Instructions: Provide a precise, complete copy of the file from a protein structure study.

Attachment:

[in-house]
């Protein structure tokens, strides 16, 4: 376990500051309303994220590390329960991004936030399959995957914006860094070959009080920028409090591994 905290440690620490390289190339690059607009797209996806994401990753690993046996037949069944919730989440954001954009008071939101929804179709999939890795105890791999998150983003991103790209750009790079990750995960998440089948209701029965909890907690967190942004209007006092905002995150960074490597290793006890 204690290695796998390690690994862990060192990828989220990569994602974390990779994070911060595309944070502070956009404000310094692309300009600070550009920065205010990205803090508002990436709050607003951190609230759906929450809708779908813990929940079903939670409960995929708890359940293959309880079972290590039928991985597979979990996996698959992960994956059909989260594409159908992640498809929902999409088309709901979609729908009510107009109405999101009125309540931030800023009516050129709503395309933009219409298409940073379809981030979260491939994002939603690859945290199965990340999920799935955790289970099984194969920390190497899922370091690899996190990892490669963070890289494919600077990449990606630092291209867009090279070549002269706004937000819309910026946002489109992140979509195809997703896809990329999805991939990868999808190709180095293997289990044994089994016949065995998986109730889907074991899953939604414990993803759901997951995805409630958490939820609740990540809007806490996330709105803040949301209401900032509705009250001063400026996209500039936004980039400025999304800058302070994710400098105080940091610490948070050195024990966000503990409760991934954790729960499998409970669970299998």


[in-house]
């Protein structure tokens, strides 16, 4: 376990500051309303994220590390329960991004936030399959995957914006860094070959009080920028409090591994 905290440690620490390289190339690059607009797209996806994401990753690993046996037949069944919730989440954001954009008071939101929804179709999939890795105890791999998150983003991103790209750009790079990750995960998440089948209701029965909890907690967190942004209007006092905002995150960074490597290793006890 204690290695796998390690690994862990060192990828989220990569994602974390990779994070911060595309944070502070956009404000310094692309300009600070550009920065205010990205803090508002990436709050607003951190609230759906929450809708779908813990929940079903939670409960995929708890359940293959309880079972290590039928991985597979979990996996698959992960994956059909989260594409159908992640498809929902999409088309709901979609729908009510107009109405999101009125309540931030800023009516050129709503395309933009219409298409940073379809981030979260491939994002939603690859945290199965990340999920799935955790289970099984194969920390190497899922370091690899996190990892490669963070890289494919600077990449990606630092291209867009090279070549002269706004937000819309910026946002489109992140979509195809997703896809990329999805991939990868999808190709180095293997289990044994089994016949065995998986109730889907074991899953939604414990993803759901997951995805409630958490939820609740990540809007806490996330709105803040949301209401900032509705009250001063400026996209500039936004980039400025999304800058302070994710400098105080940091610490948070050195024990966000503990409760991934954790729960499998409970669970299998």